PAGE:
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Design and analysis of an Electromagnetic Automotive Suspension System with Finite Element Method for Energy Harvesting

Francesco Peccini

Design and analysis of an Electromagnetic Automotive Suspension System with Finite Element Method for Energy Harvesting.

Rel. Giovanni Maizza. Politecnico di Torino, Corso di laurea magistrale in Mechatronic Engineering (Ingegneria Meccatronica), 2020

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Given the growing interest in electric mobility, and analyzed its problems, we can notice that the most relevant is the one related to autonomy. For this reason, the development of innovative recovery systems, together with batteries, is essential for the advent of electric mobility. Analyzing deeply the method of energy recover we can see that the majority concern with the recovery of the kinetic energy, in particular of two methodologies: Regenerative Braking System and Energy Harvesting Suspension, the first is the best known (in fact in the last years was also commercialized) while the latter is less common, and so, the most interesting to study and develop. By definition, energy recovery is the conversion of energy losses that we can observe in various stages of the processes, taking place in mechanical systems that are powered by an energy source in the way of available energy by means of specially designed devices and re-use if needed. The recovered/harvested energy can be used to start various electrical devices or to recharge the battery. The search for maximum energy recovery leads us to work in conditions of low damping, this leads us to deduce that our damper will have a variable behavior depending on the road on which it is located, in particular, it will be preferred to make it works as a generator only in situations of low damping, i.e. on the motorways; while in the remaining conditions (i.e. high damping factor) it will have to work like classical shock absorber. Regarding the model, the two main parts are stator and slider. In the first one there is a casing in which there are housed coils - in particular, a block of three since we want a three-phase output signal. The stator is the part where the eddy current were generated, for that reason the coils are made of copper (material with very high electrical conductivity); after that the current is conveyed to the energy management systems of the vehicle itself. The second one is the slider, here we can find the permanent magnets alternated by iron poles that are used to concentrate the magnetic flux and block physically the magnets - since they are threaded into the shaft. It is the relative motion of the slider with respect to the stator that generates the currents which we have already talked about. Therefore, my thesis, starts from the analysis of the future mobility, understanding both its current advantages and limitations and trying to solve them. Moreover, it continues with a comparison among the various technologies present to date and ends with the development of an eddy current electromagnetic shock absorber to convert the kinetic energy into electrical ones, energy which would otherwise be dissipated in heat. The whole development was done utilizing the Finite Element Method using COMSOL Multiphysics software.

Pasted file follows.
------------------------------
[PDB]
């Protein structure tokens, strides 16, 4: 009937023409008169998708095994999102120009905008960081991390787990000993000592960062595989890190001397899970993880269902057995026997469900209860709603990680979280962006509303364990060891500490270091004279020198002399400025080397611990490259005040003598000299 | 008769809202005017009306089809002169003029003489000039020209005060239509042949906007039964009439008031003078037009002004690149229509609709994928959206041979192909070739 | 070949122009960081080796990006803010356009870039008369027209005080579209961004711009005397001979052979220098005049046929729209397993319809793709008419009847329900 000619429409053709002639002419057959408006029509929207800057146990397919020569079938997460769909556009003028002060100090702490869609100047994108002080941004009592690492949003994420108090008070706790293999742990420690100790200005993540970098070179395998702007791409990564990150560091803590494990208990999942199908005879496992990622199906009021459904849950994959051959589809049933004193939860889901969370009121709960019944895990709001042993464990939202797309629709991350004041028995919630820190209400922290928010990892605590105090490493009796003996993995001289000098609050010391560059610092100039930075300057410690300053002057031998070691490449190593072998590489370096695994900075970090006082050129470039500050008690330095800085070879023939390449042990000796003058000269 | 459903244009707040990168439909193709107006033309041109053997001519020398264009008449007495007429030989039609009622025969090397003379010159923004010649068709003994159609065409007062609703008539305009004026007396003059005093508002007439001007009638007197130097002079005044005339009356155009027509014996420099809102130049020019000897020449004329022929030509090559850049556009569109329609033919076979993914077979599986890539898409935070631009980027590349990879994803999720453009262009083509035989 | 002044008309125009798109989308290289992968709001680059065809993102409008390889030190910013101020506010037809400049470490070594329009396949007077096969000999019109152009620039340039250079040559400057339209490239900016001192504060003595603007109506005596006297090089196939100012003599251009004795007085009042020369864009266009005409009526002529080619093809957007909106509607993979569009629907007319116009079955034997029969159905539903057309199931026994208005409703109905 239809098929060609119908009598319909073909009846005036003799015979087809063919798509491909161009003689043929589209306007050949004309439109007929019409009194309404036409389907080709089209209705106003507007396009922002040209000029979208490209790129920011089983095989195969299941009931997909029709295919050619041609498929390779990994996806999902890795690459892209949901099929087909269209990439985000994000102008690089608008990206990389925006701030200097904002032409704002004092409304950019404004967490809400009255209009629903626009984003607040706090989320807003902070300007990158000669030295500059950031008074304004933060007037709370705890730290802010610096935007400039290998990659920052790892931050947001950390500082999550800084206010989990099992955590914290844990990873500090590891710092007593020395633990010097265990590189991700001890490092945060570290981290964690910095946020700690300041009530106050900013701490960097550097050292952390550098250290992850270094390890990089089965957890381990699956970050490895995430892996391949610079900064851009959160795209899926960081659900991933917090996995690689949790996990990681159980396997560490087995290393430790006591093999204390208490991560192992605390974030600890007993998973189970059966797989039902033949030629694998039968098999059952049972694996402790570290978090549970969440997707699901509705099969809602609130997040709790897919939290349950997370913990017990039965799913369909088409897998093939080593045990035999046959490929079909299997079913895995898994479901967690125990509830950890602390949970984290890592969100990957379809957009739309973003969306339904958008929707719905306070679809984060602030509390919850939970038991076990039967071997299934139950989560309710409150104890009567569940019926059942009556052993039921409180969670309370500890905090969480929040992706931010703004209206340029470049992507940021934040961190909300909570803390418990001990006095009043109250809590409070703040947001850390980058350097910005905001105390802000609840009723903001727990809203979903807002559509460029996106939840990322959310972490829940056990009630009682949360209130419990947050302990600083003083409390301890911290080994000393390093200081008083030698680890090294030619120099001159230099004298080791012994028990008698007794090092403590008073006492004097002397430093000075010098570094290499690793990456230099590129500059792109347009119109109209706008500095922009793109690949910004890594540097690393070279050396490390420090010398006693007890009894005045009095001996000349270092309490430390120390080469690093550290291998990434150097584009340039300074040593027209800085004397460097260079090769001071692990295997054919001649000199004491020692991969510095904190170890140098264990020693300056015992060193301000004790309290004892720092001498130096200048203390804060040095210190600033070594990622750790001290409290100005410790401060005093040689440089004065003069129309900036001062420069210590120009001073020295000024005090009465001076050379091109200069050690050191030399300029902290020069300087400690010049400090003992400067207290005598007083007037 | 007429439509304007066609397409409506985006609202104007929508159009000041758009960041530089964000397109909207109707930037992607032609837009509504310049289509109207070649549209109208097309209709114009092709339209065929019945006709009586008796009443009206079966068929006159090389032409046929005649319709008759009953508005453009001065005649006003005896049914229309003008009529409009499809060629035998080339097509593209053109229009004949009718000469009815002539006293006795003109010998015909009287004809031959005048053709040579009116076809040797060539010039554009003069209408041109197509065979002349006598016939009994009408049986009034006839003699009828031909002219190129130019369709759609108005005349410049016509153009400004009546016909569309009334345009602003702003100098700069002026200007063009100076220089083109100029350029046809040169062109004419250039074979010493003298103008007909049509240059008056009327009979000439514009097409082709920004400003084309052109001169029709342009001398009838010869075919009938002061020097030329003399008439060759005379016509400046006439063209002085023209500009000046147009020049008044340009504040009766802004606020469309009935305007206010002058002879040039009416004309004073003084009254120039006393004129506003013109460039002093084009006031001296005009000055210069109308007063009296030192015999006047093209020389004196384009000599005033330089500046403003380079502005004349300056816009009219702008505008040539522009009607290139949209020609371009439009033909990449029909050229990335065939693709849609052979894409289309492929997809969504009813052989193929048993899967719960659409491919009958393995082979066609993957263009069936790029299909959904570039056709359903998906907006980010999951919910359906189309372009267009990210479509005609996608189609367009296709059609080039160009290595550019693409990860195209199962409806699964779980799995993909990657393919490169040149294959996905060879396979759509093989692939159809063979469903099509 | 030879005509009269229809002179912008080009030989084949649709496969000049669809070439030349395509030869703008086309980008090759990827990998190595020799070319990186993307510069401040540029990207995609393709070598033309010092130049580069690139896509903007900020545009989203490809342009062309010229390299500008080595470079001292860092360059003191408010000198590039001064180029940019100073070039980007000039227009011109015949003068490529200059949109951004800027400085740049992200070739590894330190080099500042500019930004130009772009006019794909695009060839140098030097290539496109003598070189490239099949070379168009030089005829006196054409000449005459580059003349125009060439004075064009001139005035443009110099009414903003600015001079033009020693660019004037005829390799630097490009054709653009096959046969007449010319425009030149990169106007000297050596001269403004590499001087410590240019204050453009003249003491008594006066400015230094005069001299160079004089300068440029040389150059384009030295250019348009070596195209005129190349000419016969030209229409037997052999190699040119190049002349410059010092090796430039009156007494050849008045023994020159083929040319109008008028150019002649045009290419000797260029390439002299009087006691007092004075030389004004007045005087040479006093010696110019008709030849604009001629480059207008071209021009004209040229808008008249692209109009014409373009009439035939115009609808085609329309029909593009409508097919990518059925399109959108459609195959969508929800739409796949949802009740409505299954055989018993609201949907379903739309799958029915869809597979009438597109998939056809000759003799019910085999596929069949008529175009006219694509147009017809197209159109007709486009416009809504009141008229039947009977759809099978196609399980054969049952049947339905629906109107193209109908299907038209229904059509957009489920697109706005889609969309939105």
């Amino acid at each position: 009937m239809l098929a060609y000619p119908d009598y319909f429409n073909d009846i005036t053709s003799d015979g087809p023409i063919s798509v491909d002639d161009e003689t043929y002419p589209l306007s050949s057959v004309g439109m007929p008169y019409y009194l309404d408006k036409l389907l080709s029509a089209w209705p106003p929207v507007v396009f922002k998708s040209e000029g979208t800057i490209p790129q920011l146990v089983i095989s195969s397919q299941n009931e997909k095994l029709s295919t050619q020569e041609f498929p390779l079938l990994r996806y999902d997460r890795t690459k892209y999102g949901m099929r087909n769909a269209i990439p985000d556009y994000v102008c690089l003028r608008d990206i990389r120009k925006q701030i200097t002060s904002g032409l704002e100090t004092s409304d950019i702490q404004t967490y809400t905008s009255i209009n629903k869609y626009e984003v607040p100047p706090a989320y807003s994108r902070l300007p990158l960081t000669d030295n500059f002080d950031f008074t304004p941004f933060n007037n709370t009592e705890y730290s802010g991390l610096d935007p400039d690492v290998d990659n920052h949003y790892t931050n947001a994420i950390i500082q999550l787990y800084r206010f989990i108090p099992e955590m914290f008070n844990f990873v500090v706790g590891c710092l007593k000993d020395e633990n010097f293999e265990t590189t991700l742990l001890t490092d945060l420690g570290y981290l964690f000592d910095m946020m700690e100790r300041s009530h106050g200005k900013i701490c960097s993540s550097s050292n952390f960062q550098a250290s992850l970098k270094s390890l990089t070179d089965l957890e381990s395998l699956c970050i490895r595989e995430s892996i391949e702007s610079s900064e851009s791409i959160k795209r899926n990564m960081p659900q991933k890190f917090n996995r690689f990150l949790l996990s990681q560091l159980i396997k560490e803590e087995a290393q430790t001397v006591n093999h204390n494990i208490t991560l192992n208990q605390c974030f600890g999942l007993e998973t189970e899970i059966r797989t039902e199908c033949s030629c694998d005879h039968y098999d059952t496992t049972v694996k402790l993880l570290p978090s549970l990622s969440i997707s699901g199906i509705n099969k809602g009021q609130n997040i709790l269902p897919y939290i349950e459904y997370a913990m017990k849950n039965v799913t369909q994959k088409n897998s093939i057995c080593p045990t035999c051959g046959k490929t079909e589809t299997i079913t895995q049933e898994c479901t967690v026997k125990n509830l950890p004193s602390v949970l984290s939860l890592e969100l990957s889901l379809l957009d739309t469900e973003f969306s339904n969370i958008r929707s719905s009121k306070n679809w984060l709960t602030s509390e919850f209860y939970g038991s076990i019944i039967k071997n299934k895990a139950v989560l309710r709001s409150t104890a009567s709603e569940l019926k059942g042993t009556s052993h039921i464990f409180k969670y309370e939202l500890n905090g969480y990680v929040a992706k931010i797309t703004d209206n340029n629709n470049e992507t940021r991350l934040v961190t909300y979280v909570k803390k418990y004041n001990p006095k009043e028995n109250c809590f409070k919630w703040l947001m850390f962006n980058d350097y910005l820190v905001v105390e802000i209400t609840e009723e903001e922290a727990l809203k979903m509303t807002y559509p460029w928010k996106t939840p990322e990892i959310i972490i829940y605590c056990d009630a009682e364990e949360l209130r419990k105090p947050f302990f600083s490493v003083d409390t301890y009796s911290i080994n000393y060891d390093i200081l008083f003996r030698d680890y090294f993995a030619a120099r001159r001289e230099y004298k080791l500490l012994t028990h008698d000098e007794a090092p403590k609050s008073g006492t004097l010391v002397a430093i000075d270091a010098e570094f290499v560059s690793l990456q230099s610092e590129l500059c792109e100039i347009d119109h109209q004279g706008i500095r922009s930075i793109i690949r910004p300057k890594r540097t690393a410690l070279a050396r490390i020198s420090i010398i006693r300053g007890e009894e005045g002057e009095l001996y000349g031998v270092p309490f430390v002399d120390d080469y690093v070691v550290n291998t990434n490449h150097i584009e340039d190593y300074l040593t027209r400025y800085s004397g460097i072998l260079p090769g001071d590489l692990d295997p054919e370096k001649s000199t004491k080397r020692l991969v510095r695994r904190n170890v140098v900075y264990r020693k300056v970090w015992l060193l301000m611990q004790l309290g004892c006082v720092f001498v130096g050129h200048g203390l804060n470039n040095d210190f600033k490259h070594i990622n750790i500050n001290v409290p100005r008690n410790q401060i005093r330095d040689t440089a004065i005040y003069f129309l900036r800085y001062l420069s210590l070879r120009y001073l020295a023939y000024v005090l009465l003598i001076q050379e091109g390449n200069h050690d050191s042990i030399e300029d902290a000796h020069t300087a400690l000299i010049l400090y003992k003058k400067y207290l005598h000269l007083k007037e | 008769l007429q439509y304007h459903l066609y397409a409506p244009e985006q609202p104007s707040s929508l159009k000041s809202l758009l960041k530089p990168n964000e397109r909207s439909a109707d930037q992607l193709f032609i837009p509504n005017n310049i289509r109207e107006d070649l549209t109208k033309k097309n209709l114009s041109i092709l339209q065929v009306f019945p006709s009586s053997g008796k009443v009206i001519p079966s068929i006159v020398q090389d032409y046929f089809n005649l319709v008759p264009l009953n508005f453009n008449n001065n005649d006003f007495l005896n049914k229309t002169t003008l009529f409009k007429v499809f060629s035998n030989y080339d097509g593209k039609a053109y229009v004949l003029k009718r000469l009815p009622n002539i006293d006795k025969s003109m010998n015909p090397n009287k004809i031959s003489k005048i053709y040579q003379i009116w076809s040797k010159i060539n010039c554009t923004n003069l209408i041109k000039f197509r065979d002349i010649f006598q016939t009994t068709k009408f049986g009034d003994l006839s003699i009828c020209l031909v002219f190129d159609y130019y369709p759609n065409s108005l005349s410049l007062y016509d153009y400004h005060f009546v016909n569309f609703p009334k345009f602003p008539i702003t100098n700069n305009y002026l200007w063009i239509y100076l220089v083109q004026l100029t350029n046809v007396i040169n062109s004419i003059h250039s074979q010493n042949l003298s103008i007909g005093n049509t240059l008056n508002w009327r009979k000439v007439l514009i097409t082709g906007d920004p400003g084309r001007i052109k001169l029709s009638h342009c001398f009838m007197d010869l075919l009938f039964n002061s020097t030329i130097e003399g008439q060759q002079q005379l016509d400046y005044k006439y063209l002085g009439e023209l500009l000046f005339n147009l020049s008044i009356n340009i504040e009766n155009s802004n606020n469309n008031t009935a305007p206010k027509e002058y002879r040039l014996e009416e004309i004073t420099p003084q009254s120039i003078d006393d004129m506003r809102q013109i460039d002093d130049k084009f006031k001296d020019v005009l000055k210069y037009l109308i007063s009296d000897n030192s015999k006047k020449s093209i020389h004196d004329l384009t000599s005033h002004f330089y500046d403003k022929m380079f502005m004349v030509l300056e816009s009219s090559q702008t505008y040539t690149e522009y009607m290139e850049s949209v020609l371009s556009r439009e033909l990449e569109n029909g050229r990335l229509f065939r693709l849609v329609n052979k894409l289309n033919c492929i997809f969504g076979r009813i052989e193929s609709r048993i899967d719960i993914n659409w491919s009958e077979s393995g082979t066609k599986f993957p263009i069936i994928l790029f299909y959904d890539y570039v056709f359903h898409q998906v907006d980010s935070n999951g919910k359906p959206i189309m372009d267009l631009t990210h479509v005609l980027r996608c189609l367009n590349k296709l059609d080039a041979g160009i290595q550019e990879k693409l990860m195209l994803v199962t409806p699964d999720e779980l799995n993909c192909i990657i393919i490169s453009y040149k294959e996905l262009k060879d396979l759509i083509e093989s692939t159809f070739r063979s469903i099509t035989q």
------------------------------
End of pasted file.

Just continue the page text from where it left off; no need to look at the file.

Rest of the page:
Relators: Giovanni Maizza
Academic year: 2020/21
Publication type: Electronic
Number of Pages: 146
Corso di laurea: Corso di laurea magistrale in Mechatronic Engineering (Ingegneria Meccatronica)
Classe di laurea: New organization > Master science > LM-25 - AUTOMATION ENGINEERING
Aziende collaboratrici: UNSPECIFIED
URI: http://webthesis.biblio.polito.it/id/eprint/16693
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